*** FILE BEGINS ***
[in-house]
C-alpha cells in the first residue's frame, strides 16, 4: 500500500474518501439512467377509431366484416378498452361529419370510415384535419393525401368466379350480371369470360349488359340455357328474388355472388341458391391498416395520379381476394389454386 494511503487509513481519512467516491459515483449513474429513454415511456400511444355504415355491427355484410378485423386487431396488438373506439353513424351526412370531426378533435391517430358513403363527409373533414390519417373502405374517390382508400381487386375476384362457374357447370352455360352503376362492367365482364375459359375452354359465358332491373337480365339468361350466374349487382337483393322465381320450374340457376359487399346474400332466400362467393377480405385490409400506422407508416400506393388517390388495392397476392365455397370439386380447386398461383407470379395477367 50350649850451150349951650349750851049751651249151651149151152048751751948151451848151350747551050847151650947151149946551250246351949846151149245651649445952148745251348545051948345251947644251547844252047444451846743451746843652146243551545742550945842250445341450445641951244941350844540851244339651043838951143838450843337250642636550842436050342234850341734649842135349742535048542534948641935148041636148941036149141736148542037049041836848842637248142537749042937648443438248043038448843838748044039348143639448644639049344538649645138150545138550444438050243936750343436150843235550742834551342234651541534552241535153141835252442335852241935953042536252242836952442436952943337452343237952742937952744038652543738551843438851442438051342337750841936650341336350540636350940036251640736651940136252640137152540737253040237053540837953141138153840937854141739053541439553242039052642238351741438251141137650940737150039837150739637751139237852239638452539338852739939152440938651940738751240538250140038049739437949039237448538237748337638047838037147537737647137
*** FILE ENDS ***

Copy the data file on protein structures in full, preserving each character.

[in-house]
C-alpha cells in the first residue's frame, strides 16, 4: 500500500474518501439512467377509431366484416378498452361529419370510415384535419393525401368466379350480371369470360349488359340455357328474388355472388341458391391498416395520379381476394389454386 494511503487509513481519512467516491459515483449513474429513454415511456400511444355504415355491427355484410378485423386487431396488438373506439353513424351526412370531426378533435391517430358513403363527409373533414390519417373502405374517390382508400381487386375476384362457374357447370352455360352503376362492367365482364375459359375452354359465358332491373337480365339468361350466374349487382337483393322465381320450374340457376359487399346474400332466400362467393377480405385490409400506422407508416400506393388517390388495392397476392365455397370439386380447386398461383407470379395477367 50350649850451150349951650349750851049751651249151651149151152048751751948151451848151350747551050847151650947151149946551250246351949846151149245651649445952148745251348545051948345251947644251547844252047444451846743451746843652146243551545742550945842250445341450445641951244941350844540851244339651043838951143838450843337250642636550842436050342234850341734649842135349742535048542534948641935148041636148941036149141736148542037049041836848842637248142537749042937648443438248043038448843838748044039348143639448644639049344538649645138150545138550444438050243936750343436150843235550742834551342234651541534552241535153141835252442335852241935953042536252242836952442436952943337452343237952742937952744038652543738551843438851442438051342337750841936650341336350540636350940036251640736651940136252640137152540737253040237053540837953141138153840937854141739053541439553242039052642238351741438251141137650940737150039837150739637751139237852239638452539338852739939152440938651940738751240538250140038049739437949039237448538237748337638047838037147537737647137